Airport Brain

Have you ever been in an airport, or another busy place, but you're by yourself? So your brain decides to separate itself from it's surroundings. You feel separated from those around and there is a hum in your head. It is just an odd feeling. It's called depersonalization by the psych people. And this kind is very mild as opposed to the severe end associated with severe anxiety disorders and PTSD. But it happens to me sometimes when I'm shopping by myself or at a huge convention by myself. I can hear and talk to people and look pretty normal, but I just feel totally separated. Maybe it's just me being weird, but work with me on this idea.

Now imagine you are in an airport in a foreign country and there is the hum of Chinese or an Indian dialect, not an American voice to be heard. Your brain spaces out more as it seeks the familiarity of your thoughts.

All the restaurants serve food totally strange to you, and you are pretty sure that person is eating live squirming squid. You are hungry enough to be getting antsy, but how can you order just a hamburger, or even a slice of bread with nothing too creepy on it?

This is a country where people believe in sitting on the floor instead of having comfy seats where you can wait for your plane. Your stiff, creaky American joints resist easing to the floor and your feet hurt from standing in poor-fitting shoes. You didn't sleep too well last night worrying about the trip and you had to get up early today to get to the airport.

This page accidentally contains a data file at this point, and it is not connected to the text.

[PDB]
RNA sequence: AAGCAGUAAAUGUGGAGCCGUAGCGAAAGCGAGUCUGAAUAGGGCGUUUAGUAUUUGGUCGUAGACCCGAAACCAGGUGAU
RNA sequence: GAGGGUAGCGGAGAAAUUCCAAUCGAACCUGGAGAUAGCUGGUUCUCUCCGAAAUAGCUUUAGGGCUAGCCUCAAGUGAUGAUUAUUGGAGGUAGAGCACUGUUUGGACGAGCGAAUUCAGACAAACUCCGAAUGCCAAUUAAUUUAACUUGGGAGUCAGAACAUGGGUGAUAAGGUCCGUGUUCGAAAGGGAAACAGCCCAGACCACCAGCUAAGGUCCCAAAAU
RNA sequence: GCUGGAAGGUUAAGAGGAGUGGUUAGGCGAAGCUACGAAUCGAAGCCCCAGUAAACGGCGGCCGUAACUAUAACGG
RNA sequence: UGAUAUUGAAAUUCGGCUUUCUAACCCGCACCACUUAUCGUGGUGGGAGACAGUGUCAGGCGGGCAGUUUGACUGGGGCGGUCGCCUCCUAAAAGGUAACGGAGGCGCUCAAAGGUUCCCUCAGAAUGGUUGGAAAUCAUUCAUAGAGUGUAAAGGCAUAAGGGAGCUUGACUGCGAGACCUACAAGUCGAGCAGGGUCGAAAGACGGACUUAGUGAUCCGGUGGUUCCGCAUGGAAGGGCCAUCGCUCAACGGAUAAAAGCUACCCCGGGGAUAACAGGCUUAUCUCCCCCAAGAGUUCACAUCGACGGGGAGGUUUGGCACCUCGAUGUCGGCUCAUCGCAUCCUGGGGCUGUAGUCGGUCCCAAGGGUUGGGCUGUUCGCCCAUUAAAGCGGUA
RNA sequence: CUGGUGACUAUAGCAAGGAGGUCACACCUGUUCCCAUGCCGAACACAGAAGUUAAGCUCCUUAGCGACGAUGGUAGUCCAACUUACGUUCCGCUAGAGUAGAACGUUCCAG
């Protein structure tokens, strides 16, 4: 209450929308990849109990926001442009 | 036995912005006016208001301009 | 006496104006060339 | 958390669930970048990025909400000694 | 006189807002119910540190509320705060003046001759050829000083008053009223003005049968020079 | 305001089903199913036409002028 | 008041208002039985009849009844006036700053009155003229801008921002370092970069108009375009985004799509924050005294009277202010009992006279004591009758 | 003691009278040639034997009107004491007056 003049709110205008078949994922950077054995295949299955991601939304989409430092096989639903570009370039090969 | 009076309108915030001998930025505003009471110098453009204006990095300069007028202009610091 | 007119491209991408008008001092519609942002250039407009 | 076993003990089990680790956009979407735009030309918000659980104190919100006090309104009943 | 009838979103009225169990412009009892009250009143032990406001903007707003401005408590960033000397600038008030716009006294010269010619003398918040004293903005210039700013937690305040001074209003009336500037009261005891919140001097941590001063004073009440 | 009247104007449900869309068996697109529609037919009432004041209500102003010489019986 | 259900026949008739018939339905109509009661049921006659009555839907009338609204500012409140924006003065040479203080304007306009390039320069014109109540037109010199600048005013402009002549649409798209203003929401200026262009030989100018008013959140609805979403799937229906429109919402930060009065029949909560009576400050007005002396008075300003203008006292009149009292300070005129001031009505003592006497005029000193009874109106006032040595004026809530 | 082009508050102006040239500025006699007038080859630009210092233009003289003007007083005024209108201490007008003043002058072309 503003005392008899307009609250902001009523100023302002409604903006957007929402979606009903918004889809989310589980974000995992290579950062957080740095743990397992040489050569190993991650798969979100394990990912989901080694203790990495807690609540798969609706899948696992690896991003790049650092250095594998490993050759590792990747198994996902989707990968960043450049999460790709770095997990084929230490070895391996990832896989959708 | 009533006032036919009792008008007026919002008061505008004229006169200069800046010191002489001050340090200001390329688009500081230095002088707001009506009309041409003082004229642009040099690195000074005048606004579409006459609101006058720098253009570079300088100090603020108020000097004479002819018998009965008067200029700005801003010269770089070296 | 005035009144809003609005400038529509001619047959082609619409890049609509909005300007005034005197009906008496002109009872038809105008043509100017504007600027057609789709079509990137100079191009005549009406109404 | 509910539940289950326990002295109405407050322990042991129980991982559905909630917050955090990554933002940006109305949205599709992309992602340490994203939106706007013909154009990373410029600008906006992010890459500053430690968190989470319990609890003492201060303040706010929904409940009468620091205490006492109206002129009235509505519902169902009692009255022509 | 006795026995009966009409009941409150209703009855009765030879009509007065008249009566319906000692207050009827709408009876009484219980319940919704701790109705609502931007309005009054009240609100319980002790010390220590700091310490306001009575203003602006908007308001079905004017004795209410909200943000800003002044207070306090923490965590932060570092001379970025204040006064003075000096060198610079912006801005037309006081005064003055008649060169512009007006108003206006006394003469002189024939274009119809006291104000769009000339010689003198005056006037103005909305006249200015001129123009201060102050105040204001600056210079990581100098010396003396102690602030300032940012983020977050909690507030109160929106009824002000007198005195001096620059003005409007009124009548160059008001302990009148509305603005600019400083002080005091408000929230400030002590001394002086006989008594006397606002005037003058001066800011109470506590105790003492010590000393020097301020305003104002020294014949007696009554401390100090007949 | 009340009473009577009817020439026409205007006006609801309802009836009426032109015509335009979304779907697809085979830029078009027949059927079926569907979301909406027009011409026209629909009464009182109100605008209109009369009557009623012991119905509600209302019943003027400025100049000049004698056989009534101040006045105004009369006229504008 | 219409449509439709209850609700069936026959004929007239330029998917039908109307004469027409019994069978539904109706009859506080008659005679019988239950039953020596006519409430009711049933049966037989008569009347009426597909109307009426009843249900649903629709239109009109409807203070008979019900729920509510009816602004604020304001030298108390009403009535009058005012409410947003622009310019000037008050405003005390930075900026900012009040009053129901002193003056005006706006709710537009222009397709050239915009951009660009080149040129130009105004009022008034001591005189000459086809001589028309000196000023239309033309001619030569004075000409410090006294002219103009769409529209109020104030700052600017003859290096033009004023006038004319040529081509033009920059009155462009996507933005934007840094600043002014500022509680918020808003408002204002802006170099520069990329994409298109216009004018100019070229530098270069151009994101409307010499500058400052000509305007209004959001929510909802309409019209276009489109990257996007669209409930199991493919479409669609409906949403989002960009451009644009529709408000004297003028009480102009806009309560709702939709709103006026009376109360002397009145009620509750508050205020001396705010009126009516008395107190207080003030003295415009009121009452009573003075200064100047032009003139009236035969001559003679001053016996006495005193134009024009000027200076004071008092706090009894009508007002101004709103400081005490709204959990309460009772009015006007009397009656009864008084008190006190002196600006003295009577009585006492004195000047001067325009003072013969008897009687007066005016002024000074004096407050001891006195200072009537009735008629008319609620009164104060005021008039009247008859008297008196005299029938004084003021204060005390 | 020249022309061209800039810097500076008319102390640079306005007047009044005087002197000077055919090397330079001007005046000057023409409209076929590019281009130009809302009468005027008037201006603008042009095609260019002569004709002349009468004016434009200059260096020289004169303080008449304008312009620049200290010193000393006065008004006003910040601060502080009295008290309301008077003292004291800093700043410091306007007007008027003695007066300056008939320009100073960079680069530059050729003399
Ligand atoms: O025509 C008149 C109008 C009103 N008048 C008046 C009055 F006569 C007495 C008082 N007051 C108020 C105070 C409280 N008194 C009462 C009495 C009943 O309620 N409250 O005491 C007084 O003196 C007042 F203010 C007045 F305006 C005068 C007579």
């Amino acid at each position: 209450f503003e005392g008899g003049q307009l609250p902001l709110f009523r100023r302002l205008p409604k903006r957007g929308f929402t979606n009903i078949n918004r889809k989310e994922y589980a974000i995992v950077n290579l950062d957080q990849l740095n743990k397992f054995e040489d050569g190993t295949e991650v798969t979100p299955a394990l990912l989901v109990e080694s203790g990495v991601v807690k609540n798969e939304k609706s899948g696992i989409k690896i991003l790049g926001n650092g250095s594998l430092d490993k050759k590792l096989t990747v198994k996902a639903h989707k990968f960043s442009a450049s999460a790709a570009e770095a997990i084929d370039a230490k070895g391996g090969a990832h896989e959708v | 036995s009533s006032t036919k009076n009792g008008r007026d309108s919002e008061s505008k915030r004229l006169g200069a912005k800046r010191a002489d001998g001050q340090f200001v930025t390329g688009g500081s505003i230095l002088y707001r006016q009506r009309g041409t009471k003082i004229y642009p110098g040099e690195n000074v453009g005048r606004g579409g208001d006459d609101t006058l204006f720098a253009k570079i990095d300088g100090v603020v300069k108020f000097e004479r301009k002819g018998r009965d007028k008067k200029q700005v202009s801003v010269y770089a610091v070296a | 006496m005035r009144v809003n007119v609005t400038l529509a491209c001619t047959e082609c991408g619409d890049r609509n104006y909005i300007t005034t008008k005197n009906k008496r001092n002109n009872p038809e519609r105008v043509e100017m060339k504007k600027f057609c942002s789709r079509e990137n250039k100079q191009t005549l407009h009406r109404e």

They don't seem to have invested in those insulating, tinted windows and all the windows face south into a tropical sun, flooding the airport with uncomfortably bright light that heats the place up.

Now you realize your plane was canceled. When you talk to the ticket agent, only one speaks extremely limited English and all anyone can tell you is "Wait, wait.' You want to scream and cry.

This is what I imagine having autism is like every day for my son.


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